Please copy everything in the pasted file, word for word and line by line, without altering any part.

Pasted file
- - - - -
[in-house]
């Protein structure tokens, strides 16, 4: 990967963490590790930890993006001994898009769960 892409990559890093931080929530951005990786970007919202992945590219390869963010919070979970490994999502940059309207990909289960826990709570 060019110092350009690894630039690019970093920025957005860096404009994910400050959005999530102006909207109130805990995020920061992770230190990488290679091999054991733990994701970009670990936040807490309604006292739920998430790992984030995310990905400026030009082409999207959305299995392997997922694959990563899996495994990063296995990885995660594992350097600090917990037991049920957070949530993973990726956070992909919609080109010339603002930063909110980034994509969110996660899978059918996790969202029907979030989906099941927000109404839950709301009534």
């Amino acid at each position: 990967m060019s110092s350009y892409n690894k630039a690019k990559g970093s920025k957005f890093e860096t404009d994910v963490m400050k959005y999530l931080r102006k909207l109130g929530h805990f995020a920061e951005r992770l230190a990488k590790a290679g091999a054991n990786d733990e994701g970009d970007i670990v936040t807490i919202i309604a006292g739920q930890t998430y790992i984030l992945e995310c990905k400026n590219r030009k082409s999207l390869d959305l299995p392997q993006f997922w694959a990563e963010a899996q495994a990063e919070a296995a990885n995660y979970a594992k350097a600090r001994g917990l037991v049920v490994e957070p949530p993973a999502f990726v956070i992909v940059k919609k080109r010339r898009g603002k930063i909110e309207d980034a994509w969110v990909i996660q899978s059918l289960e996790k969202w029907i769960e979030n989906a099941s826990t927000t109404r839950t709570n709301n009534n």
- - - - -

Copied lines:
[in-house]
């Protein structure tokens, strides 16, 4: 990967963490590790930890993006001994898009769960 892409990559890093931080929530951005990786970007919202992945590219390869963010919070979970490994999502940059309207990909289960826990709570 060019110092350009690894630039690019970093920025957005860096404009994910400050959005999530102006909207109130805990995020920061992770230190990488290679091999054991733990994701970009670990936040807490309604006292739920998430790992984030995310990905400026030009082409999207959305299995392997997922694959990563899996495994990063296995990885995660594992350097600090917990037991049920957070949530993973990726956070992909919609080109010339603002930063909110980034994509969110996660899978059918996790969202029907979030989906099941927000109404839950709301009534």
């Amino acid at each position: 990967m060019s110092s350009y892409n690894k630039a690019k990559g970093s920025k957005f890093e860096t404009d994910v963490m400050k959005y999530l931080r102006k909207l109130g929530h805990f995020a920061e951005r992770l230190a990488k590790a290679g091999a054991n990786d733990e994701g970009d970007i670990v936040t807490i919202i309604a006292g739920q930890t998430y790992i984030l992945e995310c990905k400026n590219r030009k082409s999207l390869d959305l299995p392997q993006f997922w694959a990563e963010a899996q495994a990063e919070a296995a990885n995660y979970a594992k350097a600090r001994g917990l037991v049920v490994e957070p949530p993973a999502f990726v956070i992909v940059k919609k080109r010339r898009g603002k930063i909110e309207d980034a994509w969110v990909i996660q899978s059918l289960e996790k969202w029907i769960e979030n989906a099941s826990t927000t109404r839950t709570n709301n009534n």